138. ^ Simpson, Don (w), Simpson, Don (p), Simpson, Don (i). "Father & Son Day!" Savage Dragon, vol. 2, no. 58 (February 1999).
  139. ^ Beechen, Adam (w), Segovia, Stephen Jorge (p), Segovia, Stephen Jorge (i). "More Pain Comics, Part Eight: Small Magic" Countdown to Mystery, no. 8 (June 2008).
  140. ^ Holtz, Allan (January 27, 2010). "Obscurity of the Day: Howard the Duck". Stripper's Guide. Archived from the original on March 9, 2012. Retrieved June 4, 2012. The newspaper strip version began on June 6, 1977 at the height of Howard-mania. At first Steve Gerber and Gene Colan, the creative team on the comic book, handled the strip as well. Colan, however, dropped out after just five months, and his job was taken over by Val Mayerik, who was occasionally spelling Colan on the comic book.
  141. ^ a b c d e Turan, Kenneth (December 27, 1977). "Trapped In A World He Never Made!". Washington Post. Retrieved May 14, 2021.
  142. ^ "Howard the Duck strip listing and compilation". Archived from the original on October 17, 2014. Retrieved June 4, 2012.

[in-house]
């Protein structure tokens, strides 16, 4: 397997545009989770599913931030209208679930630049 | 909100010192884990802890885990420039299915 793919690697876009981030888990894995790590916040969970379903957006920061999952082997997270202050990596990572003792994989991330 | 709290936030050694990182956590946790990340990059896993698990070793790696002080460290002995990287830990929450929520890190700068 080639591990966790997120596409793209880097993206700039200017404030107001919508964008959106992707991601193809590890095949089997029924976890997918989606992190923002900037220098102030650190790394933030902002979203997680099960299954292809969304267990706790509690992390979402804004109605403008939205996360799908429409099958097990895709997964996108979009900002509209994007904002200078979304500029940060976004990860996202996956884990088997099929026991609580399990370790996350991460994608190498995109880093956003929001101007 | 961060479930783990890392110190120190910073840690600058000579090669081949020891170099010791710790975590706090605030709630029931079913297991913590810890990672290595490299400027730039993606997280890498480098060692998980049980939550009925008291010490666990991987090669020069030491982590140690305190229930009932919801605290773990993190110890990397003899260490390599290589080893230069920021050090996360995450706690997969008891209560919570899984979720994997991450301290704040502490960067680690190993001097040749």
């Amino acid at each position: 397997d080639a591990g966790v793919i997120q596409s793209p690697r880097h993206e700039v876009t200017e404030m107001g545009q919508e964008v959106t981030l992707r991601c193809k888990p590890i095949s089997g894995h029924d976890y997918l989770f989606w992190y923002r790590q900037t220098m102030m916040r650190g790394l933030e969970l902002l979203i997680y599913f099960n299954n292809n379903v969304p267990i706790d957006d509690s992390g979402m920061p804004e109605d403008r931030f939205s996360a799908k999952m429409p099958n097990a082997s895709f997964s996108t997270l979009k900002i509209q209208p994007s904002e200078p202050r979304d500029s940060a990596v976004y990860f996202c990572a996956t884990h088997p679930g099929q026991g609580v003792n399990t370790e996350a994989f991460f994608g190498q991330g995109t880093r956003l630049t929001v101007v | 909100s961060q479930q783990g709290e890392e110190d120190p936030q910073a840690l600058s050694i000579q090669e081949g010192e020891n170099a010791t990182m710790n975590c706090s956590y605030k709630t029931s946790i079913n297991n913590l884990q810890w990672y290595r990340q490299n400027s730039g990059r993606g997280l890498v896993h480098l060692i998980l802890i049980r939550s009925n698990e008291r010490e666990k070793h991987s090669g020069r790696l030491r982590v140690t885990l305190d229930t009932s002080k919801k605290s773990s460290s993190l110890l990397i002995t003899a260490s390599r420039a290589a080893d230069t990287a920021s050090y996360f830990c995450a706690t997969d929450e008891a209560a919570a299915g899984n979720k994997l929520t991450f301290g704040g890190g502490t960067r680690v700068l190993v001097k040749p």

143. ^ a b Holtz, Allan (2012). American Newspaper Comics: An Encyclopedic Reference Guide. Ann Arbor: The University of Michigan Press. p. 196. ISBN 9780472117567.
  144. ^ It's Adventure Time With...Howard the Duck at the Grand Comics Database
  145. ^ Burkett, Michael (August 4, 1986). "Trapped in a movie he never made". Santa Ana Orange County Register. Retrieved May 13, 2021.
  146. ^ Howe, Sean (October 4, 2012). "First Serial: Marvel Comics, The Untold Story". Grantland. Retrieved May 13, 2021.
  147. ^ Cooke, Jon B. (July 22, 1999). "Of Doctors and Ducks". TwoMorrows. Retrieved May 13, 2021.
  148. ^ Singer, Mark (January 30, 1977). "Underestimated Duck". The New Yorker. Retrieved May 14, 2021.
  149. ^ a b Backderf, Derf (August 16, 2014). "In defense of Howard the Duck". Derfblog. Retrieved May 14, 2021.
  150. ^ Shooter, Jim (August 16, 2011). "Writer/Editors – Part 3". Retrieved May 14, 2021.
  151. ^ Gaines, Caseen (Mar 11, 2016). "'Howard The Duck': The Oral History". Decider. Retrieved May 11, 2021.
  152. ^ Mithra, Kuljit (December 1997). "Interview With Steve Gerber (December 1997)". Retrieved May 14, 2021.
  153. ^ Corbett, John (2019). Pick Up the Pieces: Excursions in Seventies Music. Chicago: University of Chicago Press. p. 455. ISBN 9780226604732.
  154. ^ Gimarc, George (2005). Punk Diary: The Ultimate Trainspotter's Guide to Underground Rock 1970-1982. San Francisco: Backbeat Books. p. 279. ISBN 9780879308483.
  155. ^ "Top 10 Oddest Marvel Characters". Time. August 31, 2009. Archived from the original on December 25, 2013.

External links[edit]